But their findings also show eating some unprocessed red meat, such as beef, pork, or veal, could be protective, as people who consumed 50g a day were 19% less likely to develop dementia.

The researchers were exploring a potential link between consumption of meat and the development of dementia, a health condition that affects 5%-8% of over 60s worldwide.

Their results, titled “Meat consumption and risk of incident dementia: cohort study of 493888 UK Biobank participants,” are published today in the American Journal of Clinical Nutrition.

RTFA. Learn something new. Switch on your little gray cells…and respond consciously, thoughtfully, to live your life a bit healthier.

NatGeo Instagram Pic of the Day


Corey Arnold/Nat Geo

A black bear cub strolls gingerly along a backyard porch railing in Asheville, North Carolina. Urban black bears are a fixture of life in the city, scouring neighborhoods for acorns, unattended bird feeders, and unsecured garbage, says Corey Arnold, a photographer and Nat Geo Explorer. His image (above), which got nearly a half-million likes in a week on our Instagram page, is part of an upcoming Nat Geo story about urban wildlife in America.

Fertile Soil Gone From Midwestern Farms


Evan Thaler/NPR

Farming has destroyed a lot of the rich soil of America’s Midwestern prairie. A team of scientists just came up with a staggering new estimate for just how much has disappeared…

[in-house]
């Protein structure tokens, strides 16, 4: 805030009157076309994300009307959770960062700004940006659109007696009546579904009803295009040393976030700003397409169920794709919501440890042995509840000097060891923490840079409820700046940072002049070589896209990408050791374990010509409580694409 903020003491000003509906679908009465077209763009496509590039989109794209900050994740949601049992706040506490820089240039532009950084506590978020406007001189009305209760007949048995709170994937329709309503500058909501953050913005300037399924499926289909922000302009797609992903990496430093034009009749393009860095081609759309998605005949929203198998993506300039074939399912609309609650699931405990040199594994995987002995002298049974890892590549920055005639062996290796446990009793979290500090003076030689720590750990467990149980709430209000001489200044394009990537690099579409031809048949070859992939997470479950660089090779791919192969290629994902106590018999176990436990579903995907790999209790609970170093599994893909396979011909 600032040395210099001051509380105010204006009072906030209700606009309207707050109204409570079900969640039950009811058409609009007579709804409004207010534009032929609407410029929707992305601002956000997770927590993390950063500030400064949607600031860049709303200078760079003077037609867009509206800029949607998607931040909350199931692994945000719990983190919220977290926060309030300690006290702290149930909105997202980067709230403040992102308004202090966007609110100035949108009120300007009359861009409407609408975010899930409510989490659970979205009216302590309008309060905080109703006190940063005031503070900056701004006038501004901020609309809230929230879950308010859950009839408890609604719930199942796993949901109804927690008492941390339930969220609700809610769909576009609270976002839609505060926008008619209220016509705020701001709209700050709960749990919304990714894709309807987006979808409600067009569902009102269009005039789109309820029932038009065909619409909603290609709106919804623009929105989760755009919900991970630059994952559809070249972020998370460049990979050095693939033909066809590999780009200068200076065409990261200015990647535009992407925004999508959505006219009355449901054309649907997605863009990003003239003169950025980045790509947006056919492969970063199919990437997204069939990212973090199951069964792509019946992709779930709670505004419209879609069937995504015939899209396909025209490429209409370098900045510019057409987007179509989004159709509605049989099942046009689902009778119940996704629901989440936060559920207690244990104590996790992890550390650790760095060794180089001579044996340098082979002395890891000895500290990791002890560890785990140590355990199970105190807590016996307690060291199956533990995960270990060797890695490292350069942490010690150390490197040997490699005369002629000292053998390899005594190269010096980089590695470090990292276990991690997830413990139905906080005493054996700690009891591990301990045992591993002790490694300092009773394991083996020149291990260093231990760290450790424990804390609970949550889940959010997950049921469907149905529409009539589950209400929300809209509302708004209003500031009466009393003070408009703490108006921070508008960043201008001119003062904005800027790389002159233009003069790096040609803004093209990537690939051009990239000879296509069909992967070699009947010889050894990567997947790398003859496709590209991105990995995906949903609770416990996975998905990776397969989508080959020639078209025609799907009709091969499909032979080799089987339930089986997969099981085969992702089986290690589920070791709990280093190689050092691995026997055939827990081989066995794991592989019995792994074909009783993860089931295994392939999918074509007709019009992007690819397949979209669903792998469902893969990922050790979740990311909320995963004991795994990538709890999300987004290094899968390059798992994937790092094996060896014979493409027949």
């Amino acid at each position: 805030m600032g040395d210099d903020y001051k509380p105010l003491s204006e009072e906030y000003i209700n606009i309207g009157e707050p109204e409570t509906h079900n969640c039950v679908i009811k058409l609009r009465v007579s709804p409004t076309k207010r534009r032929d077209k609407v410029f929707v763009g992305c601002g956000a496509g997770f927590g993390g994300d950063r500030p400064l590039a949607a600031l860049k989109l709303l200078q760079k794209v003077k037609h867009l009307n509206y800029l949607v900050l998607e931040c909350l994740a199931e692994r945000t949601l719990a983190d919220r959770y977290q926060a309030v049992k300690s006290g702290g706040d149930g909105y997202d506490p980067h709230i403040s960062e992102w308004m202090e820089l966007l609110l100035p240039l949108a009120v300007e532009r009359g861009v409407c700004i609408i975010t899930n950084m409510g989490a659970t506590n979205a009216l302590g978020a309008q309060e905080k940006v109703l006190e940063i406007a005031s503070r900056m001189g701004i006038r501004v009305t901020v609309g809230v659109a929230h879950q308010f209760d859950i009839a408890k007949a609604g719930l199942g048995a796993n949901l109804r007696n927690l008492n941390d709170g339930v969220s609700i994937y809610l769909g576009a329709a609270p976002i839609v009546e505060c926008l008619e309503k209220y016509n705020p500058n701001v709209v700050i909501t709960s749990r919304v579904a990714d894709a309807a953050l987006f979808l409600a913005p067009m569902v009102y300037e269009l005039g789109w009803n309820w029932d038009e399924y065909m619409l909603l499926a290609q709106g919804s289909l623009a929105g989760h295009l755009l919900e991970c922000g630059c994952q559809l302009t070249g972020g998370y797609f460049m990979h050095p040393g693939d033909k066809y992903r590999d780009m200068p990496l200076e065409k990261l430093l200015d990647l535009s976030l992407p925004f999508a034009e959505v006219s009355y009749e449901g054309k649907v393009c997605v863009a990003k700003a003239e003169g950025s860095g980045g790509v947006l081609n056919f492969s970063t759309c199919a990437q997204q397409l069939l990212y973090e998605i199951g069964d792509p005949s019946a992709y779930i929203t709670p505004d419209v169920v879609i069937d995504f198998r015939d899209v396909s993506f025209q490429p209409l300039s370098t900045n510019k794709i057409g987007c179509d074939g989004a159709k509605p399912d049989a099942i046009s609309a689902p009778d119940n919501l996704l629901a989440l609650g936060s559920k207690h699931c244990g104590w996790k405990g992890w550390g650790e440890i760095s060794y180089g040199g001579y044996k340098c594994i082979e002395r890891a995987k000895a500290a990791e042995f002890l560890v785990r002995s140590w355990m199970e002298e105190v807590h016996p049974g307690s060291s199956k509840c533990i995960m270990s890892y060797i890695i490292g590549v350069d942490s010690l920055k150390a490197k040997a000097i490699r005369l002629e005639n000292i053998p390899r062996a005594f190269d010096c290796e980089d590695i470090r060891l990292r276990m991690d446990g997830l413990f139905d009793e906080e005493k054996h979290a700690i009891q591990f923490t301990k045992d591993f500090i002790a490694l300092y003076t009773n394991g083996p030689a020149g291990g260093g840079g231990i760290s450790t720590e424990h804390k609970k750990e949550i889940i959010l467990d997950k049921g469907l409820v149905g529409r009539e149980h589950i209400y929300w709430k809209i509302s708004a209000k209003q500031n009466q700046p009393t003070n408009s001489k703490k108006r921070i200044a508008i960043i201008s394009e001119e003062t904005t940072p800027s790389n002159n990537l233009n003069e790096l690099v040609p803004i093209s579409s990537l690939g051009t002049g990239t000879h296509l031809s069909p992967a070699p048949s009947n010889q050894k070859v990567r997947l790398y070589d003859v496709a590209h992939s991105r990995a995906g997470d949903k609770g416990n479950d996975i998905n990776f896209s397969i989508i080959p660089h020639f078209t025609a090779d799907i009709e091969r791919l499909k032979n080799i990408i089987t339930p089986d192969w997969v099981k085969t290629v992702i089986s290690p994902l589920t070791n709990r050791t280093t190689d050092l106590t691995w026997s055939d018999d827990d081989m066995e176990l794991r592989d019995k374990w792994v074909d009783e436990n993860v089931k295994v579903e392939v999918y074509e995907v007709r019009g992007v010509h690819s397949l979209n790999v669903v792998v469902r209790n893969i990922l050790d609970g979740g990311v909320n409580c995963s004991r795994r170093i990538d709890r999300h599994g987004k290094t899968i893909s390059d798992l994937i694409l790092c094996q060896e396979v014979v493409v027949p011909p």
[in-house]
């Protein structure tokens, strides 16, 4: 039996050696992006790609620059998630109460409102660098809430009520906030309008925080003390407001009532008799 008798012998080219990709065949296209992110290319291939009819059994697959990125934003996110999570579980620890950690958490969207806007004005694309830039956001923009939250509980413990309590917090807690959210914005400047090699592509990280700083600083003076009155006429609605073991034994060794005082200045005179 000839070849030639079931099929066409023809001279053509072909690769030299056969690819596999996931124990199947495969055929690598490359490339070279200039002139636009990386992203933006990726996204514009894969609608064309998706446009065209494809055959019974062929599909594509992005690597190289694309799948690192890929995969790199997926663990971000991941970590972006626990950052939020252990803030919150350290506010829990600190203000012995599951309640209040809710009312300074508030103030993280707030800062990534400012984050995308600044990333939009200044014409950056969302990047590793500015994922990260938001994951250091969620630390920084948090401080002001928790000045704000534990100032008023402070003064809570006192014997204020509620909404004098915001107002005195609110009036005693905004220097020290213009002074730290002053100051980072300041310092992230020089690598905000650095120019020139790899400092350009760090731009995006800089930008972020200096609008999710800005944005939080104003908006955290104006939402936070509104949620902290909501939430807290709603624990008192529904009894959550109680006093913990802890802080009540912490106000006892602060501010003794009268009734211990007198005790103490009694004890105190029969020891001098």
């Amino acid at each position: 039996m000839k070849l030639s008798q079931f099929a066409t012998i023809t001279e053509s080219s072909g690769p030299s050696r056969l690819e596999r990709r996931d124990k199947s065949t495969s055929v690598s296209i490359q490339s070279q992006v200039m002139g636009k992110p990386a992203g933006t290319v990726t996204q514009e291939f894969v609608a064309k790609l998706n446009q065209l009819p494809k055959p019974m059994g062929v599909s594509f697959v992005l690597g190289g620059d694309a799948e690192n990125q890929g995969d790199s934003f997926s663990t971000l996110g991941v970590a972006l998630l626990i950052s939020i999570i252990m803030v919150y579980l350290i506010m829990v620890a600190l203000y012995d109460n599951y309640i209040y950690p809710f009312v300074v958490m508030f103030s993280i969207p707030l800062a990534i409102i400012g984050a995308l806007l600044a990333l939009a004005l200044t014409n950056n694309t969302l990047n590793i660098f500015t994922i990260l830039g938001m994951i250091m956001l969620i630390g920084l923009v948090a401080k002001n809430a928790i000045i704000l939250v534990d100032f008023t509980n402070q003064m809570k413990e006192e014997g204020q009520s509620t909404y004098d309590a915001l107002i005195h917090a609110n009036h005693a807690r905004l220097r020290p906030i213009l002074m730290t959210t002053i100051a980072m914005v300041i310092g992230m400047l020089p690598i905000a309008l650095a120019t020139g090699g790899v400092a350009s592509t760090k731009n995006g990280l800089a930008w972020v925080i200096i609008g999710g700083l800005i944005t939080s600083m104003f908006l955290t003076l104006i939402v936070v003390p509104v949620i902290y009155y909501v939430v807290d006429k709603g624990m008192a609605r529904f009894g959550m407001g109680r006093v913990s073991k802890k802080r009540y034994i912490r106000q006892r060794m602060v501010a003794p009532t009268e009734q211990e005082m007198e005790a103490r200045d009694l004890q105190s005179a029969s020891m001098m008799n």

The new study emerged from a simple observation, one that people flying over Midwestern farms can confirm for themselves. The color of bare soil varies, and that variation is related to soil quality.

The soil that’s darkest in color is widely known as topsoil. Soil scientists call this layer the “A-horizon.” It’s the “black, organic, rich soil that’s really good for growing crops,” says Evan Thaler, a Ph.D. student at the University of Massachusetts, Amherst.

It’s full of living microorganisms and decaying plant roots, also called organic carbon. When settlers first arrived in the Midwest, it was everywhere, created from centuries of accumulated prairie grass. Plowing, though, released much of the trapped carbon, and topsoil was also lost to wind and water erosion. The soil that remains is often much lighter in color.

RTFA. The history isn’t unknown. The effects are still (sometimes) debated. It takes many tons of additives annually to keep productivity and profitability close to each other. Healthy? That’s another question.

Farmer Bill

According to the Tri-City Herald, a 14,500-acre swath of choice eastern Washington farmland in the Horse Heaven Hills of Benton County had just traded hands for almost $171 million. That’s a ginormous deal, one that pencils out to almost $12,000 per acre for a whole lot of acres. Pretty pricey dirt, right? That’s exactly what I thought. Especially when it comes to row crops like sweet corn and wheat, which were grown in rotation with potatoes on 100 Circles, which is the name of the property that changed hands.